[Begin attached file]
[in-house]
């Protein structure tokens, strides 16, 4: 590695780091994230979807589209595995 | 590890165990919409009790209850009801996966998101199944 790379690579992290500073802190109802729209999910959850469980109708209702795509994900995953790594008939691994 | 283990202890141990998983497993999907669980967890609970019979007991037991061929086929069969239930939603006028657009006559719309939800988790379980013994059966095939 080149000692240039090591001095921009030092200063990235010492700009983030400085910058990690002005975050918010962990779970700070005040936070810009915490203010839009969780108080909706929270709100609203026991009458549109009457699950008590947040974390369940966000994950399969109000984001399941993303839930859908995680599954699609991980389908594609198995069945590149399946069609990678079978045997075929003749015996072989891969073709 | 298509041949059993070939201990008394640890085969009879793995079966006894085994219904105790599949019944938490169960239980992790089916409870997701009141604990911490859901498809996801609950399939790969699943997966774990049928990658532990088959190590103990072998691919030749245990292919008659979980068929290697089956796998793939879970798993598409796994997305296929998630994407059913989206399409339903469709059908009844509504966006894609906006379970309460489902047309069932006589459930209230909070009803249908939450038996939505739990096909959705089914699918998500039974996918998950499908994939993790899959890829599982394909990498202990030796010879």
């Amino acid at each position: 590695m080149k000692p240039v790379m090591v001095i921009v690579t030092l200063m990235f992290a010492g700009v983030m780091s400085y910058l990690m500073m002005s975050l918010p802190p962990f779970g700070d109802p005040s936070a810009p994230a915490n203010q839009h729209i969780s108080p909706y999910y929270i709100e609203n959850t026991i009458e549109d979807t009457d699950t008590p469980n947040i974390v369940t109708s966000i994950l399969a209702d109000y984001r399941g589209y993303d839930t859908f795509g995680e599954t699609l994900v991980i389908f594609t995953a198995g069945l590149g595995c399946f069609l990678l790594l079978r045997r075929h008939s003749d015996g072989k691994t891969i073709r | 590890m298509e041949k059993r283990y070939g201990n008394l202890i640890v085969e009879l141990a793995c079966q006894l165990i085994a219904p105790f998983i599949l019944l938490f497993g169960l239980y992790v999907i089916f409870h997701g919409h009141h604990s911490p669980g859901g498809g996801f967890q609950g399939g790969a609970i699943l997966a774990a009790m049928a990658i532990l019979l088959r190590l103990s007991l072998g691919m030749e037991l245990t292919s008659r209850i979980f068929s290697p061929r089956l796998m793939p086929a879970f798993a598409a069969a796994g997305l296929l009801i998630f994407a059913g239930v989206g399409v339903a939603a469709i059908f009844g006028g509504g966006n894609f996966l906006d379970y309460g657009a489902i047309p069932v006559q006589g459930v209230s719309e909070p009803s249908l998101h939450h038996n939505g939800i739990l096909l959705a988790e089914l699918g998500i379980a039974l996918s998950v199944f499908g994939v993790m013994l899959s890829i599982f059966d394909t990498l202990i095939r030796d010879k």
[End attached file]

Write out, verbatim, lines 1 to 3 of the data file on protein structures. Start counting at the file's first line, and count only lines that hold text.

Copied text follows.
[in-house]
């Protein structure tokens, strides 16, 4: 590695780091994230979807589209595995 | 590890165990919409009790209850009801996966998101199944 790379690579992290500073802190109802729209999910959850469980109708209702795509994900995953790594008939691994 | 283990202890141990998983497993999907669980967890609970019979007991037991061929086929069969239930939603006028657009006559719309939800988790379980013994059966095939 080149000692240039090591001095921009030092200063990235010492700009983030400085910058990690002005975050918010962990779970700070005040936070810009915490203010839009969780108080909706929270709100609203026991009458549109009457699950008590947040974390369940966000994950399969109000984001399941993303839930859908995680599954699609991980389908594609198995069945590149399946069609990678079978045997075929003749015996072989891969073709 | 298509041949059993070939201990008394640890085969009879793995079966006894085994219904105790599949019944938490169960239980992790089916409870997701009141604990911490859901498809996801609950399939790969699943997966774990049928990658532990088959190590103990072998691919030749245990292919008659979980068929290697089956796998793939879970798993598409796994997305296929998630994407059913989206399409339903469709059908009844509504966006894609906006379970309460489902047309069932006589459930209230909070009803249908939450038996939505739990096909959705089914699918998500039974996918998950499908994939993790899959890829599982394909990498202990030796010879």
């Amino acid at each position: 590695m080149k000692p240039v790379m090591v001095i921009v690579t030092l200063m990235f992290a010492g700009v983030m780091s400085y910058l990690m500073m002005s975050l918010p802190p962990f779970g700070d109802p005040s936070a810009p994230a915490n203010q839009h729209i969780s108080p909706y999910y929270i709100e609203n959850t026991i009458e549109d979807t009457d699950t008590p469980n947040i974390v369940t109708s966000i994950l399969a209702d109000y984001r399941g589209y993303d839930t859908f795509g995680e599954t699609l994900v991980i389908f594609t995953a198995g069945l590149g595995c399946f069609l990678l790594l079978r045997r075929h008939s003749d015996g072989k691994t891969i073709r | 590890m298509e041949k059993r283990y070939g201990n008394l202890i640890v085969e009879l141990a793995c079966q006894l165990i085994a219904p105790f998983i599949l019944l938490f497993g169960l239980y992790v999907i089916f409870h997701g919409h009141h604990s911490p669980g859901g498809g996801f967890q609950g399939g790969a609970i699943l997966a774990a009790m049928a990658i532990l019979l088959r190590l103990s007991l072998g691919m030749e037991l245990t292919s008659r209850i979980f068929s290697p061929r089956l796998m793939p086929a879970f798993a598409a069969a796994g997305l296929l009801i998630f994407a059913g239930v989206g399409v339903a939603a469709i059908f009844g006028g509504g966006n894609f996966l906006d379970y309460g657009a489902i047309p069932v006559q006589g459930v209230s719309e909070p009803s249908l998101h939450h038996n939505g939800i739990l096909l959705a988790e089914l699918g998500i379980a039974l996918s998950v199944f499908g994939v993790m013994l899959s890829i599982f059966d394909t990498l202990i095939r030796d010879k």